Recently, there were heated media debates and uproar in the civil society organisations when the Grand Mufti of Jammu and Kashmir issued a fatwa against three minor Muslim girls who formed 'Pragaash' - the first all-girl rock band in the Valley. The girls also received threats on social networking websites along with a large amount of global online support.
The group members reported of receiving death and rape threats on their cell phones and Facebook
profiles. Consequently, the state government has arrested three men accused of posting threats on social networking websites against the Pragaash members and it is speculated that more arrests could be possible in coming few days.
The Grand Mufti publicly called playing of musical instruments by Muslim girls an "indecent behaviour" and issued a fatwa against the girls. Now, a civil society human rights group of the state is likely to file a case against the Grand Mufti for issuing fatwa projecting Muslims in negative light internationally.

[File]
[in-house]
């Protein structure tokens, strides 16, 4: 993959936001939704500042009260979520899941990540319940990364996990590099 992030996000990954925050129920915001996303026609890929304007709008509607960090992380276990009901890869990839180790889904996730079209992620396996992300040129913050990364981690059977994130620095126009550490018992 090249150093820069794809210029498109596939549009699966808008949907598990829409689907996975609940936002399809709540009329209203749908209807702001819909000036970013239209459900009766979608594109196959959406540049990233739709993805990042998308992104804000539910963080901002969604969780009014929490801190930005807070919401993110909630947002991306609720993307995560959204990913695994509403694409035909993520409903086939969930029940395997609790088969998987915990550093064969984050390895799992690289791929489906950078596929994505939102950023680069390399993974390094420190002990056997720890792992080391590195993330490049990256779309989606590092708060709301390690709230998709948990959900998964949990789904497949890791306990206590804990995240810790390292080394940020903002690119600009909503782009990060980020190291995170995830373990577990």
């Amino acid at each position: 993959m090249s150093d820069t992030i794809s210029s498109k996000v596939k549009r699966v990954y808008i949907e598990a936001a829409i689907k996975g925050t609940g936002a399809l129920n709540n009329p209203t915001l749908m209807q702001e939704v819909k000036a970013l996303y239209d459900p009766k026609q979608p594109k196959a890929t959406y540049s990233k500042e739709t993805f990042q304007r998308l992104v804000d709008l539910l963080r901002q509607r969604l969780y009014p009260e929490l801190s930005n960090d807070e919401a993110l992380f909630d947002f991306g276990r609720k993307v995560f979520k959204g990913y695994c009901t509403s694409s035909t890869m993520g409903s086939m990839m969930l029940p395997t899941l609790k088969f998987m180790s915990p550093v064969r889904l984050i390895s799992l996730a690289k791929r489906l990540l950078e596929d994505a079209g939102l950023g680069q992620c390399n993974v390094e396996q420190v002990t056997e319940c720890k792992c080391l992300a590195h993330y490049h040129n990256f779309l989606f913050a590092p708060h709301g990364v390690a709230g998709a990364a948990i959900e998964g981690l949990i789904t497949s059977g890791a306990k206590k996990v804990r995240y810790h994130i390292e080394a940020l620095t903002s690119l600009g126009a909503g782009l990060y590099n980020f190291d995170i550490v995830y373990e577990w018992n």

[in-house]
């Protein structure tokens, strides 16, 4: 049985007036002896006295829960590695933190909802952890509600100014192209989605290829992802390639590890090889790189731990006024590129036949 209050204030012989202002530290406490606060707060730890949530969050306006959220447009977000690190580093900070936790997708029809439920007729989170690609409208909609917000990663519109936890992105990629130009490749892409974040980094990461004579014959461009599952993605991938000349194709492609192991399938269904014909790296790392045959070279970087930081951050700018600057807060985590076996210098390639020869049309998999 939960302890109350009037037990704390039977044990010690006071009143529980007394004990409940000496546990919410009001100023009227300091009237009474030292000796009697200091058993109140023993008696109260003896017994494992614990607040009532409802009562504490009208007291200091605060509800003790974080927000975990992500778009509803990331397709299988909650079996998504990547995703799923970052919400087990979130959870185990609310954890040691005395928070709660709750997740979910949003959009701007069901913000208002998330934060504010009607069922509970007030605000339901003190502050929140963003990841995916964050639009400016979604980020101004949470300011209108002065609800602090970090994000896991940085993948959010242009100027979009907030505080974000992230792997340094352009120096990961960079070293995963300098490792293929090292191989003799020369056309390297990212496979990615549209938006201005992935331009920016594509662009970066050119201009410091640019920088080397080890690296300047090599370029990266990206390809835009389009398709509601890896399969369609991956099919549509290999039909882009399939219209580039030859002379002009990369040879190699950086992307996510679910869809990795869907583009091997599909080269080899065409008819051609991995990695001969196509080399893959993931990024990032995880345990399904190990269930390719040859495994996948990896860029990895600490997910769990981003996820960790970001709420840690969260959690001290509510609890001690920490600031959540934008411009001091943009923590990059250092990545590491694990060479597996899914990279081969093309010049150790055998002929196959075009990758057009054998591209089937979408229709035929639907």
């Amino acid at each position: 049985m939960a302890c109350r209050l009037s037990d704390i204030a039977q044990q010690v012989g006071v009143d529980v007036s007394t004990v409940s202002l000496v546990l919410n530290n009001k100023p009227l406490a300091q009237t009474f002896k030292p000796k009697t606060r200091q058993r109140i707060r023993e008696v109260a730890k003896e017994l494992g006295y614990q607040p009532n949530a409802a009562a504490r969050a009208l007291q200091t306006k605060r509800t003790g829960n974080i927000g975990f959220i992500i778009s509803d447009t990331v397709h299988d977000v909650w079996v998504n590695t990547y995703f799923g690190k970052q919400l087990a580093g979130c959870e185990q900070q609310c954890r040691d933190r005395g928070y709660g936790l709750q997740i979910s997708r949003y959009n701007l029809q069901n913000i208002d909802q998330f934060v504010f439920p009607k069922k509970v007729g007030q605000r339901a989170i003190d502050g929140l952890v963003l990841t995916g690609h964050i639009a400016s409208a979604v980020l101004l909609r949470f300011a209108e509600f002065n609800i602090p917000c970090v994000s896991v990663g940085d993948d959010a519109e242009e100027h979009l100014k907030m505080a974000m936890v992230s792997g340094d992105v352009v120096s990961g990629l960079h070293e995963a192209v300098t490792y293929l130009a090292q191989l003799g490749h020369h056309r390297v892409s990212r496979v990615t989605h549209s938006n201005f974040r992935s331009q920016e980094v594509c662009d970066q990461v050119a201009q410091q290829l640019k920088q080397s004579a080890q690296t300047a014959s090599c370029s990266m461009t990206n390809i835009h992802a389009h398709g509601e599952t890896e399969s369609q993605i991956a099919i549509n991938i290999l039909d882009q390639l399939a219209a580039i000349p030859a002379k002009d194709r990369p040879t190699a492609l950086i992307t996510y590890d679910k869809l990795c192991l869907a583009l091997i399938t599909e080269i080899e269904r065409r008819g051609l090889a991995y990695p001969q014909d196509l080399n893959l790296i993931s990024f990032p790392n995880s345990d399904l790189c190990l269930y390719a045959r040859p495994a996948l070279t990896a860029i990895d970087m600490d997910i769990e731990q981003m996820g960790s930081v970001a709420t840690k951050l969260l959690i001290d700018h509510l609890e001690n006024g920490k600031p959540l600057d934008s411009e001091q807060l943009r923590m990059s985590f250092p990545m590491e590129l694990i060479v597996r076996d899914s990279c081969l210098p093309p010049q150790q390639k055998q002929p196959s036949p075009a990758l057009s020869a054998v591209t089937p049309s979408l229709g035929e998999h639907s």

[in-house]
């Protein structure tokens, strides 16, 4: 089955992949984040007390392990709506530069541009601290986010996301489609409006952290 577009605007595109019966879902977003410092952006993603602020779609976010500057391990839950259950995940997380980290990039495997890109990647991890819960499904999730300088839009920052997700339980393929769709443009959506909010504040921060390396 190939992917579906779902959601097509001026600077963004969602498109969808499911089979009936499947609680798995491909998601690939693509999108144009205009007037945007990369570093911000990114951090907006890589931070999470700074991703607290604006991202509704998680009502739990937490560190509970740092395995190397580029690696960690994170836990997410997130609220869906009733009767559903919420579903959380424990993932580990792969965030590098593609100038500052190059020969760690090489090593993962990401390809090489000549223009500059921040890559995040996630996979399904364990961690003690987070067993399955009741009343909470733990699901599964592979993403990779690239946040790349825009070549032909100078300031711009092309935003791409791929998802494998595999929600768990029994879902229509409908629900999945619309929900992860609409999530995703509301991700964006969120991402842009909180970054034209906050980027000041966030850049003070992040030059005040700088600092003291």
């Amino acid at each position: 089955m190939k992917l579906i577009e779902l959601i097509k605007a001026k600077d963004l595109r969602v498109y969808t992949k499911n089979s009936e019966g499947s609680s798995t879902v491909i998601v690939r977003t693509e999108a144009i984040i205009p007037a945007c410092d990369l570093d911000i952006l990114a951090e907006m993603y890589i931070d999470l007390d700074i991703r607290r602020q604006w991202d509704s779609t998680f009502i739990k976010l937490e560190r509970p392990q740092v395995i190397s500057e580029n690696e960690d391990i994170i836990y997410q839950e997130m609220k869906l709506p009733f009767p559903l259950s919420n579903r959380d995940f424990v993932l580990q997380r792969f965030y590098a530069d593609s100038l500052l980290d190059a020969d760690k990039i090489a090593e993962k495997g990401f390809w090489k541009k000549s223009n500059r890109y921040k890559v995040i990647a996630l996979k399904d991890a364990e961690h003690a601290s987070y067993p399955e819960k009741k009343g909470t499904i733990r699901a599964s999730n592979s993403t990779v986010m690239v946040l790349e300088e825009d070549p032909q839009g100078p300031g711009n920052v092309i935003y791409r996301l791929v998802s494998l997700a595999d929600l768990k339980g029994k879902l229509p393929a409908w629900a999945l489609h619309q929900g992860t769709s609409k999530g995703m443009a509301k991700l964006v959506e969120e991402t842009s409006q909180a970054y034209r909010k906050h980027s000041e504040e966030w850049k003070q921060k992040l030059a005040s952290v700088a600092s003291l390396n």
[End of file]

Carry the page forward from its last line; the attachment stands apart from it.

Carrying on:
Calling the Grand Mufti a self-appointed, Pervez Imroz, human rights lawyer and a civil rights activist in Srinagar, said that he had an intention of filing a case against the former for issuing the fatwa against the three-member all-girl band.
Imroz is the founder and President of the Jammu and Kashmir Coalition of Civil Society (JKCCS) that works to build local alliances between Kashmiri civil society groups. He is also a convener of International People's Tribunal on Human Rights and Justice in ‘Indian-administered Kashmir’.
Reportedly, Imroz has filed umpteen habeas corpus actions on behalf of families who claimed their relatives had vanished while in the custody of the security forces. One may recall that in the past the Grand Mufti had issued a fatwa against the Christians also.